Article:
As a gentoo user, I'm considering starting with an LFS build after converting portage from python over to pure "C" as LFS does include enough of the toolchain to build things.

              • by Tarlus (1000874)

                Well, even a distro that provides a package management system does not force you to use a packaged kernel. You can roll your own from vanilla and have it coexist happily with other pre-packaged kernels in /boot. I did this in Debian for years.

            • by fnj (64210)

              Yes, you're absolutely right. I wrote that with 99.9% of linux users in mind and avoided making the post 10 times longer than it had to be, just to be rigourously pedantic.

              The fact is, in RHEL, Debian, Ubuntu, etc, etc, etc; all the distros the vast majority of linux users use, the kernel is a binary package.

        • by Anonymous Coward

          With only a kernel, you barely can do anything. The base system in most *BSD systems consists of the kernel, some userland utilities (text editors, utilities to manage your files, etc), a compiler, X.org and other stuff. So without any packages installed on a *BSD base system, you can do all kinds of tasks already. With only a kernel (if you call that the base system), that is going to be a little bit hard, I guess.

        • by Yebyen (59663)

          No, you're wrong. The kernel is in a package and you can upgrade it via apt-get [dist-]upgrade. In FreeBSD and ilk, you have to gather up /usr/src and make buildkernel to get a new kernel. Frequently you will also want make world, which compiles the rest of the base system (think GNU toolchain, but this is definitely not GNU) that are not in packages.

          You can't really boot just a kernel without any child processes to positive effect (source?), so Linux is not the "base system" -- GNU/Linux is that. In BS

        • In most GNU/Linux distributions, "linux" is just another package, that gets updated via the package manager.
          In BSDs, the kernel (and the rest of the base system) is NOT updated via de package manager, but must be upgraded separately.

    • by Pricetx (1986510) on Tuesday April 30, 2013 @09:35AM (#43589937)

      Wikipedia has a rather well written article on FreeBSD's ports system (and being that FreeBSD has the largest user base of the *BSDs, it is often thought of as "the BSD system"). http://en.wikipedia.org/wiki/FreeBSD_Ports [wikipedia.org]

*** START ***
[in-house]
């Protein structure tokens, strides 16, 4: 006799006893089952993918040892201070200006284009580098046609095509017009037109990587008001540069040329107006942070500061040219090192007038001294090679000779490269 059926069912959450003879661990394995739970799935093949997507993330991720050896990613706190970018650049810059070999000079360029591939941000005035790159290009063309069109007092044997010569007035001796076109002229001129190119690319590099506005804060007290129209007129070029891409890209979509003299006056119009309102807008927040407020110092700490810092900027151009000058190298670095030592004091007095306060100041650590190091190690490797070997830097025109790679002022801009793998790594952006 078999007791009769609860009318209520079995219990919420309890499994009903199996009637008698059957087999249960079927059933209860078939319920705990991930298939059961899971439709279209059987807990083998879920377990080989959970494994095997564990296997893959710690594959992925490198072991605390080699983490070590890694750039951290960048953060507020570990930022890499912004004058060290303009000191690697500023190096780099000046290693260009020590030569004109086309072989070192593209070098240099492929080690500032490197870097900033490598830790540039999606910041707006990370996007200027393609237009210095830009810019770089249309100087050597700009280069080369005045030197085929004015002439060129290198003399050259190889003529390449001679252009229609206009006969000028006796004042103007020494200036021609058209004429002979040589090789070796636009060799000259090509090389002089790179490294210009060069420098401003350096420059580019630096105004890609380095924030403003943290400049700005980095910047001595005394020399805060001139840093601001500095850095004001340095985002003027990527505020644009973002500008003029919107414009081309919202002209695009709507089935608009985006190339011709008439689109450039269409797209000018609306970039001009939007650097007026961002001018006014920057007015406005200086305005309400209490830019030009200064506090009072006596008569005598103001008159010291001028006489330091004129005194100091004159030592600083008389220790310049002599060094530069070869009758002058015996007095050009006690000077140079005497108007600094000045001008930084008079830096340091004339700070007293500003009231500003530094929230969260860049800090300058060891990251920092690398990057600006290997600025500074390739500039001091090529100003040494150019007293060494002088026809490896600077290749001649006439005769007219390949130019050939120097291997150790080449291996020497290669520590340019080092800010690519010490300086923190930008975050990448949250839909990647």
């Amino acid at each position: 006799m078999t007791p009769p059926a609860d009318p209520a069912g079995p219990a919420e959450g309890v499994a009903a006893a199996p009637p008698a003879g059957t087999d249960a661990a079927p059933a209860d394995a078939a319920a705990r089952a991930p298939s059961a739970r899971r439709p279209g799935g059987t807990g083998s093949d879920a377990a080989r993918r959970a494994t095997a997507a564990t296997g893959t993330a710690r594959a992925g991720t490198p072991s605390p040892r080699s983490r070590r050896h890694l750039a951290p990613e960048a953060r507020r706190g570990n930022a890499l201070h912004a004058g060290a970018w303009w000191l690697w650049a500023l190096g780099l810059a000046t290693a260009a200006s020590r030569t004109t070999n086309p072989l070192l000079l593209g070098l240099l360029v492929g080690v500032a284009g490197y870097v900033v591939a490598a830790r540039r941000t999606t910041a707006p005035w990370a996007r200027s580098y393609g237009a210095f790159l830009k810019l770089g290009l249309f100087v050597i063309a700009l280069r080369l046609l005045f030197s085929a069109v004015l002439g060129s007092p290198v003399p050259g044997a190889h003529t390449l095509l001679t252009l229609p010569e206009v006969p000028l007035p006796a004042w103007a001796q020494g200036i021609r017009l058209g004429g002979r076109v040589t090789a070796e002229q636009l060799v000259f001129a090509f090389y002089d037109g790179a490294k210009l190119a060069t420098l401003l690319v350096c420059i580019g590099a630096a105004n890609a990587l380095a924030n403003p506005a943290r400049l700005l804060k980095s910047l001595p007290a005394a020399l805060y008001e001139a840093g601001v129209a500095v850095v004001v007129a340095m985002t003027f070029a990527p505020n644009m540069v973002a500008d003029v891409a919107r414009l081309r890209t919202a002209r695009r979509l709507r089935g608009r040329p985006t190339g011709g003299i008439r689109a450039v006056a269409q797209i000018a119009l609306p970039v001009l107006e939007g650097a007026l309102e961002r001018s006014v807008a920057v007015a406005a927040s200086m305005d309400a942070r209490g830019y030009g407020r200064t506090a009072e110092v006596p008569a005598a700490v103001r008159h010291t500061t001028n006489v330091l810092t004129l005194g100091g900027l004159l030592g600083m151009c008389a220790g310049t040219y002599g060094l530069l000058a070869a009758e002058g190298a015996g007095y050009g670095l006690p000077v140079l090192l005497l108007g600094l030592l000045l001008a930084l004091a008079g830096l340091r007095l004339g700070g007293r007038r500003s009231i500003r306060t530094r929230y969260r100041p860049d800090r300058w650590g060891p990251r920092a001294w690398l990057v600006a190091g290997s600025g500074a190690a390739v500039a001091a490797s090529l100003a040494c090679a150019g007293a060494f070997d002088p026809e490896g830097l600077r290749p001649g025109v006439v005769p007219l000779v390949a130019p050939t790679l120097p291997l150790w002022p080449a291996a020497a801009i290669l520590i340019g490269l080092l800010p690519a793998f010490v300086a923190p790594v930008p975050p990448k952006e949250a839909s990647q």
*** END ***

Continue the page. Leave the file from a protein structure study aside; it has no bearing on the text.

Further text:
Additionally, it may be worth noting that FreeBSD is transitioning over to a new binary package system called "pkgng", (to replace pkg_add, not ports). I don't personally know much about it, but the trusty old FreeBSD handbook has a section on it: http://www.freebsd.org/doc/en/books/handbook/pkgng-intro.html [freebsd.org]

      • by ByOhTek (1181381) on Tuesday April 30, 2013 @09:55AM (#43590139) Journal

        FreeBSD has had packages for years. It's not transitioning, it's allowing another option.

        Ports in FreeBSD, in my experience, if you follow a production-like attitude, rather than an ADD OH-NOEZ-THIS-PORT-IS-30-SECONDS-OUT-OF-DATE-MUST-UPDATE methodology, works better than any package manager I've seen (rpm, deb, yum, apt).

        The BSD package systems tend to be more like apt or yum, than simple rpm/deb. They grab your binary packages and their dependencies automatically.

        • by fnj (64210)

          Yes, FreeBSD has had "pkg_add -r" for a while to install binary packages, but it has been a poor relation to ports. They have not made available anywhere near as much in binary packages as there is in ports, they are not kept up to date as religiously, and there never was any pkg_update to give the ability to update all installed packages easily. Pkgng and an expanded binary package repo properly maintained will be fixing this.

        • by unixisc (2429386)

          In the FBSD family, there are the portsng, and then, there are the PC-BSD based PBI system. PBI is really good in that it checks for all version dependencies, and then frees up space by removing the genuinely redundant dependencies using a hash table. In fact, FreeBSD is being distributed on the same media in the same format, and even pFsense has adapted this PBI distribution.

          I am surprised therefore that DragonFlyBSD didn't choose to go with this solution. On a different note, DragonFly is still on GC

        • by Just Some Guy (3352) <kirk+slashdot@strauser.com> on Tuesday April 30, 2013 @12:02PM (#43591527) Homepage Journal

          Ports in FreeBSD, in my experience, if you follow a production-like attitude, rather than an ADD OH-NOEZ-THIS-PORT-IS-30-SECONDS-OUT-OF-DATE-MUST-UPDATE methodology, works better than any package manager I've seen (rpm, deb, yum, apt).

          My only complaint about FreeBSD ports is that, somehow or another, everything you install wants to depend on X.

          $ sudo portmaster -a
          Upgrade foo-ldap-4.3.5_1 to foo-ldap-4.3.9
          Install net/openldap24-sasl-client
          Upgrade postgresql-server-9.1.2 to postgresql-server-9.1.9
          Upgrade tcl-8.5.9 to tcl-8.5.11
          Upgrade vim-7.3.81 to vim-7.3.897
          Install X11/every-damn-thing

          ===>>> Proceed? y/n [y] n

          ...followed by bisecting to see which port wants to install the perl-tk package so it can install a config tool you'd never actually run on a production server. It desperately needs a WITHOUT_X11_I_MEAN_IT_DAMMIT=yes option.

        • by greg1104 (461138)

          Ports in FreeBSD, in my experience, if you follow a production-like attitude, rather than an ADD OH-NOEZ-THIS-PORT-IS-30-SECONDS-OUT-OF-DATE-MUST-UPDATE methodology, works better than any package manager I've seen (rpm, deb, yum, apt).

          It's manageable for a single system. The installations I've seen switch away from FreeBSD over this issue mainly cited how much effort it took to synchronize package sets on lots of machines at once. Let's say you kick off adding a new machine every week and need four of them. By the end, the odds are significant that the last system will not have the same setup as the first, given that three weeks have gone by. The actual compile time involved means that you can't even be assured that systems are ident